Sunny Deol as the humble and mellow brother is a revelation. It is a refreshing change to see Sunny play a more subdued character rather than the roaring beasts of men he has become associated with. He captures all the right nuances and delivers an extremely likeable performance, much like the role he went on to play later on in “Apne”. An interesting point to note is that whenever Sunny takes on a role opposite Bobby Deol, he seemingly inhibits the more soft-spoken role, an indication perhaps of his real life character traits.

Bobby Deol as the stylish college rouge manages to generate both awe and angst from the audience with his performance, matching Sunny Deol step for step. He proves that he is confident not only with lighter moments but can easily tackle the zealous strands of cinema. Also, in the moments that offer him opportunities of outburst he gives a convincing delivery and manages to span a wide range with the character of Rajvir.

At the time of the films release, Urmilia Matondkar was riding high on the success of Satya and Kaun but also simultaneously facing the backfire of duds such as Janam Samjha Karo and Hum Tum Pe Marte Hain so Dillagi offered her the chance to revert back to essaying the role of the quintessential heroine. However, the role of Shalini is more the guileless college girl rather than glamorous goddess and Matondkar fits into the character effortlessly. Like Bobby Deol, her character too undergoes a variation of emotion from innocuous to downhearted to exasperated giving Matondkar a platform to excel. As well as looking alluring, she manages to bracket her performance in the same league as that of Kajol and Madhuri who have both played the college girl with élan in their respective careers. It wouldn’t be wrong to state that Dillagi is perhaps one of the finest performances to come from Urmilia with regards to her commercial films.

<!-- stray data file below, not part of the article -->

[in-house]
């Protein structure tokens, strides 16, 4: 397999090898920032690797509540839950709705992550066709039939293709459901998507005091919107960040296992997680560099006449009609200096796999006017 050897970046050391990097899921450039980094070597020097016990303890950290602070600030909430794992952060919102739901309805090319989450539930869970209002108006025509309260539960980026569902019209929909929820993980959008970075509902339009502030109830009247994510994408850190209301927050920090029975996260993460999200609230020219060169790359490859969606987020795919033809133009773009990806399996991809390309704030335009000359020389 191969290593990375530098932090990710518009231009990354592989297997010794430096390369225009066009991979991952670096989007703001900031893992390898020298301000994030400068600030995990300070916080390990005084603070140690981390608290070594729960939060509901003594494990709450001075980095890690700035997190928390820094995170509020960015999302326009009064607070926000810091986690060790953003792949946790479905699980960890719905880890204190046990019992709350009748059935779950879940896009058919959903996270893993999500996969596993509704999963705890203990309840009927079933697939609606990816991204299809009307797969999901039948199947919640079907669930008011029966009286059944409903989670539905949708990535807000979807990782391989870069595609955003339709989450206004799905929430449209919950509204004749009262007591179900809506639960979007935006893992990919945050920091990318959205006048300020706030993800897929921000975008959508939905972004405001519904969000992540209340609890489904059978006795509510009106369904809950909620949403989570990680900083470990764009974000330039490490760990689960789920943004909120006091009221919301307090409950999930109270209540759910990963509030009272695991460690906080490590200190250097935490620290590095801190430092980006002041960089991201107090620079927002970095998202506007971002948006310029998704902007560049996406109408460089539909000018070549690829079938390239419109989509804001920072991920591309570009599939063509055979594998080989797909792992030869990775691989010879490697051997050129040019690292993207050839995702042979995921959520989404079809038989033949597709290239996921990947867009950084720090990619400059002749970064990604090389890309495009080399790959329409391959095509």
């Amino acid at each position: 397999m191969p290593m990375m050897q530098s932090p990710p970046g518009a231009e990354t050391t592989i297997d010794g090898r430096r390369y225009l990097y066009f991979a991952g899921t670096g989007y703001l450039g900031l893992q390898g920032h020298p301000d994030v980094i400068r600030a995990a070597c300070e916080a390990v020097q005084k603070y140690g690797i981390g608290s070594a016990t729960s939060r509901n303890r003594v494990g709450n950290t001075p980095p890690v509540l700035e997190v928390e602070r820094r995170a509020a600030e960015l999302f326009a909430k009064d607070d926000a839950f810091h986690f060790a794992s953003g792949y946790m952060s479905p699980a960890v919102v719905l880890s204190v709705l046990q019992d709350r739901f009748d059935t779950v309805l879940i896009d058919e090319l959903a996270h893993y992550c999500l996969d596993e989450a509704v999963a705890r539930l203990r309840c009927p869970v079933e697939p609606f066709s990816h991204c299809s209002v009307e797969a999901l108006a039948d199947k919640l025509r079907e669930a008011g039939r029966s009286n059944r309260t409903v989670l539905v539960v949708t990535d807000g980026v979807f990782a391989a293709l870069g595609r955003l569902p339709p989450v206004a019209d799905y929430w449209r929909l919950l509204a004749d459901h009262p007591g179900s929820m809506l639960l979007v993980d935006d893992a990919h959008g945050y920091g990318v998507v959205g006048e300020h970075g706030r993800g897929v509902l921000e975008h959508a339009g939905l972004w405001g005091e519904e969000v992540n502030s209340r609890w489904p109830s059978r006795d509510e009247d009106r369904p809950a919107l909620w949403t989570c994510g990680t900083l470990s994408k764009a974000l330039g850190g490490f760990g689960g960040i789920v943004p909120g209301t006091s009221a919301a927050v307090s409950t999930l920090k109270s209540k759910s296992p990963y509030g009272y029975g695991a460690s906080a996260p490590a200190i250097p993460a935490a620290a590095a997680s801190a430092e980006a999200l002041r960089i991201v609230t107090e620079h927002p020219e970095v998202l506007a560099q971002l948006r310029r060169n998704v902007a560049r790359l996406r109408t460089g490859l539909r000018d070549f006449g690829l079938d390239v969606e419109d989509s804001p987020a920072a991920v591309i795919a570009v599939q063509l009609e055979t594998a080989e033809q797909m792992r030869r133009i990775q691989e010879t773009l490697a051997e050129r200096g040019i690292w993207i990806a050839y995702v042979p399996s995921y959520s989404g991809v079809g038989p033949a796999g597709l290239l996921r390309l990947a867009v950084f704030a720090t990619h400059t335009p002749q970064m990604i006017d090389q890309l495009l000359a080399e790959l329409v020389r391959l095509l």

Zohra Segal as the grandmother is one of the sweetest elements of the film, portraying a role that will evoke smiles and laughs every time. Ditto for Reema Lagoo who as always is reliable as the concerned mother.

Dillagi offers a stellar soundtrack which provides excellence throughout. “Sangeet” – a peppy, traditional number which has become immensely popular for many wedding functions and “Dhoom Dhoom Luck Luck” provide the heavy Punjabi theme throughout the film. However, that is not to say the album is all beats and no melody as the soul stirring “Kya Yeh Sach Hai” makes for essential listening for fans of romantic ballads and the energetic title track “Dillagi” which is interspersed throughout the film, is worth a listen purely for its use of ten singers in one track.

A special mention must be given for the bouncy picturisation of “Sangeet” which magnificently captures the mayhem, glee and glory of a sangeet function and appears charmingly rustic as a result.

Initially, Sunny Deol had teamed up with famous Brit director Gurinder Chadha for a project called “London” which after the two parted ways became “Dillagi.” This may be the reason that at times; the film cinematographically takes liberties when referring to the décor of Shalini’s home which appears to resemble London interiors and exteriors within India!

Although Dillagi struggled to find success at the time of its release, it is one of the most highly underrated films belonging to its ilk of traditional love triangles. Sunny Deol in the director’s seat managed to create an engrossing tale sans bathos resulting in a clever conceptualization of modernity meeting love.

Cardinal family viewing, Dillagi mixes familiarity with a splashing of vanguard and as the tagline suggests…The Fun Never Ends.